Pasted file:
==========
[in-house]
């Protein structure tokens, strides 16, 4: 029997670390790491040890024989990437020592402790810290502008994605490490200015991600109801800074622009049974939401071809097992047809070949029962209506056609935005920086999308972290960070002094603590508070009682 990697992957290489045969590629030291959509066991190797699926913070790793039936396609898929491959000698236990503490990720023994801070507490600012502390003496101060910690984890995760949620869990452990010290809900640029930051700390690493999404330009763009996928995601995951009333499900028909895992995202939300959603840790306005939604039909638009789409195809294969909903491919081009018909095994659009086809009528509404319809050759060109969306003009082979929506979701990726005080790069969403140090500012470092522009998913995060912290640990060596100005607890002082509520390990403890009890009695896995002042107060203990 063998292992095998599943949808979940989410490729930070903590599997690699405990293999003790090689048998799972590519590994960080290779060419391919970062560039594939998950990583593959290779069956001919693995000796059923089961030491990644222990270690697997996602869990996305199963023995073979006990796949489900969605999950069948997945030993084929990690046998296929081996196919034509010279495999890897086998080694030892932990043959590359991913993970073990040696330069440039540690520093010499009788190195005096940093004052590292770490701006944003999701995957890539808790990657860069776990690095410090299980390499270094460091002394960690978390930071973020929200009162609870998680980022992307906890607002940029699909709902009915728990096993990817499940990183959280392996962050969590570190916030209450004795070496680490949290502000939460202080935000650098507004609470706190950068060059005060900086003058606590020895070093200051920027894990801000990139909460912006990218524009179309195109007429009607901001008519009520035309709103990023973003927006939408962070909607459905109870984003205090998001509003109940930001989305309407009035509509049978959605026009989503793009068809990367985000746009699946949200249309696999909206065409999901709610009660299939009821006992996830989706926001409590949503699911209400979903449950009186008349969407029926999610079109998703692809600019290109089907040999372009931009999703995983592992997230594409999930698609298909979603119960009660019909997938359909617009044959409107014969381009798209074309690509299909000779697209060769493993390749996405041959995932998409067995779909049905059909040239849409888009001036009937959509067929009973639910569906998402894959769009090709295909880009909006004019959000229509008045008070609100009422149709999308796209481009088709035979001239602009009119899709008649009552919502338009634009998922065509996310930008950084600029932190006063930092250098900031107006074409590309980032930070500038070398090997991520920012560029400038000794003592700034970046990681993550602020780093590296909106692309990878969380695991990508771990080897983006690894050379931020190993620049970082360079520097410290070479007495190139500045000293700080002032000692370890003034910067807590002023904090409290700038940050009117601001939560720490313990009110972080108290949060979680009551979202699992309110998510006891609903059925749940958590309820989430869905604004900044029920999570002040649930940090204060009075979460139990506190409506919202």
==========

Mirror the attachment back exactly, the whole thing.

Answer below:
[in-house]
């Protein structure tokens, strides 16, 4: 029997670390790491040890024989990437020592402790810290502008994605490490200015991600109801800074622009049974939401071809097992047809070949029962209506056609935005920086999308972290960070002094603590508070009682 990697992957290489045969590629030291959509066991190797699926913070790793039936396609898929491959000698236990503490990720023994801070507490600012502390003496101060910690984890995760949620869990452990010290809900640029930051700390690493999404330009763009996928995601995951009333499900028909895992995202939300959603840790306005939604039909638009789409195809294969909903491919081009018909095994659009086809009528509404319809050759060109969306003009082979929506979701990726005080790069969403140090500012470092522009998913995060912290640990060596100005607890002082509520390990403890009890009695896995002042107060203990 063998292992095998599943949808979940989410490729930070903590599997690699405990293999003790090689048998799972590519590994960080290779060419391919970062560039594939998950990583593959290779069956001919693995000796059923089961030491990644222990270690697997996602869990996305199963023995073979006990796949489900969605999950069948997945030993084929990690046998296929081996196919034509010279495999890897086998080694030892932990043959590359991913993970073990040696330069440039540690520093010499009788190195005096940093004052590292770490701006944003999701995957890539808790990657860069776990690095410090299980390499270094460091002394960690978390930071973020929200009162609870998680980022992307906890607002940029699909709902009915728990096993990817499940990183959280392996962050969590570190916030209450004795070496680490949290502000939460202080935000650098507004609470706190950068060059005060900086003058606590020895070093200051920027894990801000990139909460912006990218524009179309195109007429009607901001008519009520035309709103990023973003927006939408962070909607459905109870984003205090998001509003109940930001989305309407009035509509049978959605026009989503793009068809990367985000746009699946949200249309696999909206065409999901709610009660299939009821006992996830989706926001409590949503699911209400979903449950009186008349969407029926999610079109998703692809600019290109089907040999372009931009999703995983592992997230594409999930698609298909979603119960009660019909997938359909617009044959409107014969381009798209074309690509299909000779697209060769493993390749996405041959995932998409067995779909049905059909040239849409888009001036009937959509067929009973639910569906998402894959769009090709295909880009909006004019959000229509008045008070609100009422149709999308796209481009088709035979001239602009009119899709008649009552919502338009634009998922065509996310930008950084600029932190006063930092250098900031107006074409590309980032930070500038070398090997991520920012560029400038000794003592700034970046990681993550602020780093590296909106692309990878969380695991990508771990080897983006690894050379931020190993620049970082360079520097410290070479007495190139500045000293700080002032000692370890003034910067807590002023904090409290700038940050009117601001939560720490313990009110972080108290949060979680009551979202699992309110998510006891609903059925749940958590309820989430869905604004900044029920999570002040649930940090204060009075979460139990506190409506919202």